The Way forward for Drone Mapping with the DJI Phantom four RTK

Final week, DJI introduced its latest quadcopter for trade: the Phantom four RTK. This product marks a serious funding by DJI in the future of aerial mapping, and we couldn’t be more excited about the impact it’ll have on our neighborhood of drone operators.

While DJI frequently releases new drone models each year, the Phantom four RTK isn’t your common drone. It’s an enormous leap forward and will undoubtedly have a significant impact on aerial mapping for years to come. Why? The advent of a quadcopter with built-in RTK capabilities means highly accurate drone information is now accessible to anyone. And we’re completely satisfied to announce that Phantom four RTK information will be processed with DroneDeploy.

Till now, gathering highly accurate RTK drone data required a big hardware investment in your part. You both had to shell out upwards of $25,000 for a fixed-wing drone with constructed-in RTK, add an additional PPK kit to an current drone in your fleet, or create a custom RTK quadcopter.

Now you can buy a drone that comes ready to provide survey-grade maps off the shelf at a 3X low cost to earlier RTK systems. And it’s compatible with the batteries and different equipment you already own with your Phantom four or Phantom four Pro.

The Phantom four RTK produces high-decision drone maps (hiya, 20MP sensor!) and 3D measurements which might be accurate within a few centimeters — all with out using ground control factors (GCPs). We were able to test the Phantom four RTK in advance of its release, and our preliminary testing produced accurate measurements within 1–three centimeters in X&Y, and 5 centimeters in Z.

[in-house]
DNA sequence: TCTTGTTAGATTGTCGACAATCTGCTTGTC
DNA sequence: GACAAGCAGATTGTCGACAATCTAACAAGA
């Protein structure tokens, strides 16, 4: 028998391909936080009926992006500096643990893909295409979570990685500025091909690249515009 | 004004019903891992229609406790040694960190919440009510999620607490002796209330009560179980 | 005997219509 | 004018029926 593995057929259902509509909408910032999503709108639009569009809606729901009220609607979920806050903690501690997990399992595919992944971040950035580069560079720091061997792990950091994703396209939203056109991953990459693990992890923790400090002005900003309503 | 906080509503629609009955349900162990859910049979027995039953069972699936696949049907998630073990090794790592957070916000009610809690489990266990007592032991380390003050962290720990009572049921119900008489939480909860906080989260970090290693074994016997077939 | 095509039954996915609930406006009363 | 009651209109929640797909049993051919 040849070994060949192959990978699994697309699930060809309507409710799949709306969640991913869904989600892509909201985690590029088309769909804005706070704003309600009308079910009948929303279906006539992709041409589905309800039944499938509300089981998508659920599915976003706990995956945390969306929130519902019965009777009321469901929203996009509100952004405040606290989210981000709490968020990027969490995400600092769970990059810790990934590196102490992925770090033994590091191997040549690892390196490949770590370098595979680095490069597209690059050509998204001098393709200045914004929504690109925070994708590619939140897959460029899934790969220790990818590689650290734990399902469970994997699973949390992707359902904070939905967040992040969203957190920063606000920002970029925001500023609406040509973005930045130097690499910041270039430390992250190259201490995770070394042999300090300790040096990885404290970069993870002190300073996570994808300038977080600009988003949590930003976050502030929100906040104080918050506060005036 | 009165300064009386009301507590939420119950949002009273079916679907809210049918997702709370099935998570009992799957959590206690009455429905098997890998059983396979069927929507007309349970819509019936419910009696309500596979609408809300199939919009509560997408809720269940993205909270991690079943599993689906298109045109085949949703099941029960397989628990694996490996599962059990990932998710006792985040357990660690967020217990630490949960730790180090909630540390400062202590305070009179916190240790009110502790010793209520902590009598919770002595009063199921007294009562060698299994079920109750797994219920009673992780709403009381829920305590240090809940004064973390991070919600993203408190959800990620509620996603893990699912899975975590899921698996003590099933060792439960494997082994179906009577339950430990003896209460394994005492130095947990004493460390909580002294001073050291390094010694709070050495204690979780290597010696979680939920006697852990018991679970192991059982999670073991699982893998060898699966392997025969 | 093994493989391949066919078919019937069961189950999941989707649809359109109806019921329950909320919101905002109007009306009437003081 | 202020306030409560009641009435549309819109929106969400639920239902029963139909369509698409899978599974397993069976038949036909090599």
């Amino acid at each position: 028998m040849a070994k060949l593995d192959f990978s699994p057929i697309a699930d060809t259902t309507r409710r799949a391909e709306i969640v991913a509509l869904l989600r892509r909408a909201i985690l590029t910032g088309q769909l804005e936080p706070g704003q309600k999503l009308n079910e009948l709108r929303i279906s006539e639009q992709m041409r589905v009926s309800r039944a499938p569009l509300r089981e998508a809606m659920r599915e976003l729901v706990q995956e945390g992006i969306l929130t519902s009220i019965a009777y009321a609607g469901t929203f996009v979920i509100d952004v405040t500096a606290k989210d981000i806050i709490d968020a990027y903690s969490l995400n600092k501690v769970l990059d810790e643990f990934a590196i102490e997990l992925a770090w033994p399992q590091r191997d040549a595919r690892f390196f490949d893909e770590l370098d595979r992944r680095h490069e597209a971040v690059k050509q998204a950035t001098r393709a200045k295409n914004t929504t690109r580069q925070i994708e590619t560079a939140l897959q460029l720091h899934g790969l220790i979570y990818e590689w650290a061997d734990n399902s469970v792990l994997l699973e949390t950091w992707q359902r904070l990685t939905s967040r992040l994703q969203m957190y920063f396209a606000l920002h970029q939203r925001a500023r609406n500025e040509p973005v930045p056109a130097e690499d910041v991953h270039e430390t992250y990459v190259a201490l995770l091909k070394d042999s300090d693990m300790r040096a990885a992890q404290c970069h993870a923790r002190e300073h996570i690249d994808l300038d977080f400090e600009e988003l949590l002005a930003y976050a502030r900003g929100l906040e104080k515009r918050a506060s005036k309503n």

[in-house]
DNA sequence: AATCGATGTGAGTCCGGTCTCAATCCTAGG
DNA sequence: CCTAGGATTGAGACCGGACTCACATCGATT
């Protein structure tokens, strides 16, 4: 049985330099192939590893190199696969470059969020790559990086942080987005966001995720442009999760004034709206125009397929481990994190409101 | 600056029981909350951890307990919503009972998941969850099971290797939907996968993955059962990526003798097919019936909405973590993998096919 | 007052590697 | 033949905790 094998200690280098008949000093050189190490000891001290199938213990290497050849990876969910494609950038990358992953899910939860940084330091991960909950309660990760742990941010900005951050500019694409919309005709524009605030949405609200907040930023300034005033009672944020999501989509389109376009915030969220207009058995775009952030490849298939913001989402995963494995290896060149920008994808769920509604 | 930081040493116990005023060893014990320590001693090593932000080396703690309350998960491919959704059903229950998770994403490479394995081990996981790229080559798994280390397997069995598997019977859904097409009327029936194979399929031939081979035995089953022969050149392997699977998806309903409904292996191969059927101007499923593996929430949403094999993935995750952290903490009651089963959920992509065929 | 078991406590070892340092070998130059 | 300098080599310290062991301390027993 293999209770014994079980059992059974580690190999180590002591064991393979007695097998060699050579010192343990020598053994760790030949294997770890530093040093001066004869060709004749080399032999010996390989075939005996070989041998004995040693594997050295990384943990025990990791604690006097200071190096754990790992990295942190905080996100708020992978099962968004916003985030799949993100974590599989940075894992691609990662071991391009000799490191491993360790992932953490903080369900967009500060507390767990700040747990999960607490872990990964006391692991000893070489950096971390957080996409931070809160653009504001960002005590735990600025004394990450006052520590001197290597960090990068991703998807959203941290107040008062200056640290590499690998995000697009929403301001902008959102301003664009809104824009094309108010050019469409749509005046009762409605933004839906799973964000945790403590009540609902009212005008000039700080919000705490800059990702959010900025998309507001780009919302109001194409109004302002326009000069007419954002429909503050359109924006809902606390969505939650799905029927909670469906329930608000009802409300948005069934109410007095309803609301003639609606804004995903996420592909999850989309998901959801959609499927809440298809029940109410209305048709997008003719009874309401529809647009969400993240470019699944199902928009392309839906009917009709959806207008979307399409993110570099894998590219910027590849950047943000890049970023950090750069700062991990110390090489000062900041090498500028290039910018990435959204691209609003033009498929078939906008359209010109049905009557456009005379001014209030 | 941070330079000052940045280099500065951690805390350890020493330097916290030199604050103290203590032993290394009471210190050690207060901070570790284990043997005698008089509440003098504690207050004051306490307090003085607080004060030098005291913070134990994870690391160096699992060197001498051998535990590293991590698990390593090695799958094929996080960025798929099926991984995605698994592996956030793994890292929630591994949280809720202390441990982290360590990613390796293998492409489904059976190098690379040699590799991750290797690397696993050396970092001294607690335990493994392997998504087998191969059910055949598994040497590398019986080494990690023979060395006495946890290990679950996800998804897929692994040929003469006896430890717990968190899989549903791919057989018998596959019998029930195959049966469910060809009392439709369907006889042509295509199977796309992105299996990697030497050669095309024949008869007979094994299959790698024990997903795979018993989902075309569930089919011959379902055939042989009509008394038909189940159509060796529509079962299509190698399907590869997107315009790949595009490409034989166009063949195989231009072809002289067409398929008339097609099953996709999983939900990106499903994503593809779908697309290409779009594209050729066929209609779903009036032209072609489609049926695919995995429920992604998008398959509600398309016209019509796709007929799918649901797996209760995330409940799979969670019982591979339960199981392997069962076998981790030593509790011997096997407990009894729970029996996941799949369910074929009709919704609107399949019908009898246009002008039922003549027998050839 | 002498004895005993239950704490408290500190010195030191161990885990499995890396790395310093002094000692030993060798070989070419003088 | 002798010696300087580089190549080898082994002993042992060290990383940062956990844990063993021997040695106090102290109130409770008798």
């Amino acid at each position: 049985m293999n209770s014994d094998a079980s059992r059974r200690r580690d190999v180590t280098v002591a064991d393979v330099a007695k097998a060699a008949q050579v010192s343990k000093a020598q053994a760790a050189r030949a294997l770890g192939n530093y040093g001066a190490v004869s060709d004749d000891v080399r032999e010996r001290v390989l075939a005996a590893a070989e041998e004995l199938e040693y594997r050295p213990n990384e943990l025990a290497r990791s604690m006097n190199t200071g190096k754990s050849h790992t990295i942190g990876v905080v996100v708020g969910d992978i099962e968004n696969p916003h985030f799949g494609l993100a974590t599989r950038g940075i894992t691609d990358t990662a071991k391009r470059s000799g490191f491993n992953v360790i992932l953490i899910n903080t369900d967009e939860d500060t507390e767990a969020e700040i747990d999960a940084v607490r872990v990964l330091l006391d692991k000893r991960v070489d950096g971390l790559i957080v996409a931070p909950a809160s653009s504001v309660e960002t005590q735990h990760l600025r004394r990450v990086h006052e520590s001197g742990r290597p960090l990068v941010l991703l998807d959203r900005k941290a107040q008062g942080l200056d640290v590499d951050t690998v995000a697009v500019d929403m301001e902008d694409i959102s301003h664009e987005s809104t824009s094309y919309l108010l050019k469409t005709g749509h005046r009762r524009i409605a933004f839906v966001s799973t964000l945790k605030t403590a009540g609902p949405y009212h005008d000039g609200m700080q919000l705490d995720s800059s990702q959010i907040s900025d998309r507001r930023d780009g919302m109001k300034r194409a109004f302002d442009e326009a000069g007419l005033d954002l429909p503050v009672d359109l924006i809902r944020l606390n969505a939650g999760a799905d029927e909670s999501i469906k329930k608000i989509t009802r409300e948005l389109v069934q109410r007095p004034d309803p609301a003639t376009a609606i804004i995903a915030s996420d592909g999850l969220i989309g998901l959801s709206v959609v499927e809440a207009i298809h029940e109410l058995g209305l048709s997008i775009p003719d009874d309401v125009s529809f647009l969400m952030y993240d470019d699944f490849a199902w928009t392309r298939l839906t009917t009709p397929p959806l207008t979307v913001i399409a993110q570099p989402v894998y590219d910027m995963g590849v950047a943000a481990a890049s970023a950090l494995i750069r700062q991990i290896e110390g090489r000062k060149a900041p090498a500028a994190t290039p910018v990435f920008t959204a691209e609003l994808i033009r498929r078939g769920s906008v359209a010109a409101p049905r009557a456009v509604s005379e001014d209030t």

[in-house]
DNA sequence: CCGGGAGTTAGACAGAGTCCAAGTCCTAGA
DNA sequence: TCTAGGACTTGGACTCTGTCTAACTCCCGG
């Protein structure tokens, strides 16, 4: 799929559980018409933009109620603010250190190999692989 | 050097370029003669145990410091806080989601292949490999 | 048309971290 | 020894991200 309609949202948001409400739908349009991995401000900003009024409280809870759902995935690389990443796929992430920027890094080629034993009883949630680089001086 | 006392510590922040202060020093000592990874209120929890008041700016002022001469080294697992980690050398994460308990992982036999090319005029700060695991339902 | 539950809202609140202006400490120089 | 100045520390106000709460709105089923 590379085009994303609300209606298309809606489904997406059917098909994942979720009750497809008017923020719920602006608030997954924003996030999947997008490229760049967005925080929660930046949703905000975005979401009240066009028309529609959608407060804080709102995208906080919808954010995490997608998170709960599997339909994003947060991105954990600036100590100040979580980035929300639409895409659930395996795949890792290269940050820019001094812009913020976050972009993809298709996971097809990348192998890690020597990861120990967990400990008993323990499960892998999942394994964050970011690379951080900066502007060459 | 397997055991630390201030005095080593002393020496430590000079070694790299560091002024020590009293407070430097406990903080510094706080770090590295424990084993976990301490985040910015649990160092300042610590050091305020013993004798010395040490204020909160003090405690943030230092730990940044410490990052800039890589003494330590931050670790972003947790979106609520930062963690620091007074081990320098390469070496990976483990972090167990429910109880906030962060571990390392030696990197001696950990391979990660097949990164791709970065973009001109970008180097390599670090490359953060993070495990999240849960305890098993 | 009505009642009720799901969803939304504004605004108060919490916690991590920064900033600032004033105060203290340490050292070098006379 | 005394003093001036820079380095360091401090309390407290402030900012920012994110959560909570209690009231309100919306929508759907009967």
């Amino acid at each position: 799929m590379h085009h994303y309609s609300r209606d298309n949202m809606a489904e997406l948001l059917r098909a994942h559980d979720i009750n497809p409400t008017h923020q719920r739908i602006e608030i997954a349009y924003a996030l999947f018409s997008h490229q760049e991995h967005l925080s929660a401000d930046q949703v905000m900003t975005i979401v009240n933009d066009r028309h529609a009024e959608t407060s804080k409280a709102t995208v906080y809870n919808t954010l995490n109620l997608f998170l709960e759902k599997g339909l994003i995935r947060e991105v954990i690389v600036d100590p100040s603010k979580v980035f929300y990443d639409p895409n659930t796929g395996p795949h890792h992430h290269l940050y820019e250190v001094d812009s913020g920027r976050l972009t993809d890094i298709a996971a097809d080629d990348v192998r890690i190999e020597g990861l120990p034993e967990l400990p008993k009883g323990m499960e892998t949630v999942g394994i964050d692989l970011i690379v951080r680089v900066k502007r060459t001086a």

Not only will you gather more exact information, but your map exports from DroneDeploy will align perfectly to BIM models and other software. And once you examine maps over time, or side-by-side, every map will line up for more environment friendly comparisons. Why? Because each photograph location taken with the Phantom four RTK is effectively an aerial GCP. That’s an enormous win for pros comparing job site progress, crops, and even measuring combination stockpile volumes.

Before the Phantom four RTK, should you wanted to use a whole RTK mapping system out of the box, it required a fixed-wing aircraft. While these are great for some industrial makes use of, they are troublesome to maneuver and fly in city and residential areas. If you want to examine a building or take a fast survey of your site, you’d have been hard-pressed to do so safely with fixed-wing craft. With the Phantom four RTK you’ll be able to take off, hover, and land on a busy development site with ease, or examine a roof in a residential neighborhood while avoiding bushes and structures.